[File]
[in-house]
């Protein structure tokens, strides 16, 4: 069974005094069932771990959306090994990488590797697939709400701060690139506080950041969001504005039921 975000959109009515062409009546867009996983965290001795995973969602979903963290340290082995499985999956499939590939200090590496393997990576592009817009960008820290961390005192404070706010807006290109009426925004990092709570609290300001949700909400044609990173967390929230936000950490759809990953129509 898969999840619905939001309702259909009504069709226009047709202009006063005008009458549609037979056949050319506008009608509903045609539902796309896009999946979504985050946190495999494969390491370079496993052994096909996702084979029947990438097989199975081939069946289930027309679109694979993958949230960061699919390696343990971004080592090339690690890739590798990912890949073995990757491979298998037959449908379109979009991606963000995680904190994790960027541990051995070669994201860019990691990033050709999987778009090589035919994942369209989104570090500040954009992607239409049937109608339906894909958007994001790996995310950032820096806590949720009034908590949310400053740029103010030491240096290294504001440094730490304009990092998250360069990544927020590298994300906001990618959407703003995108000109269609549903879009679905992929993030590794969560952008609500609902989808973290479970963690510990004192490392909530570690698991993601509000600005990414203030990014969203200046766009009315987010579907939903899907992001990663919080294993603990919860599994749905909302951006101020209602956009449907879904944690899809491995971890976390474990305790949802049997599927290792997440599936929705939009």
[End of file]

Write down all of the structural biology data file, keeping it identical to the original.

[in-house]
């Protein structure tokens, strides 16, 4: 069974005094069932771990959306090994990488590797697939709400701060690139506080950041969001504005039921 975000959109009515062409009546867009996983965290001795995973969602979903963290340290082995499985999956499939590939200090590496393997990576592009817009960008820290961390005192404070706010807006290109009426925004990092709570609290300001949700909400044609990173967390929230936000950490759809990953129509 898969999840619905939001309702259909009504069709226009047709202009006063005008009458549609037979056949050319506008009608509903045609539902796309896009999946979504985050946190495999494969390491370079496993052994096909996702084979029947990438097989199975081939069946289930027309679109694979993958949230960061699919390696343990971004080592090339690690890739590798990912890949073995990757491979298998037959449908379109979009991606963000995680904190994790960027541990051995070669994201860019990691990033050709999987778009090589035919994942369209989104570090500040954009992607239409049937109608339906894909958007994001790996995310950032820096806590949720009034908590949310400053740029103010030491240096290294504001440094730490304009990092998250360069990544927020590298994300906001990618959407703003995108000109269609549903879009679905992929993030590794969560952008609500609902989808973290479970963690510990004192490392909530570690698991993601509000600005990414203030990014969203200046766009009315987010579907939903899907992001990663919080294993603990919860599994749905909302951006101020209602956009449907879904944690899809491995971890976390474990305790949802049997599927290792997440599936929705939009």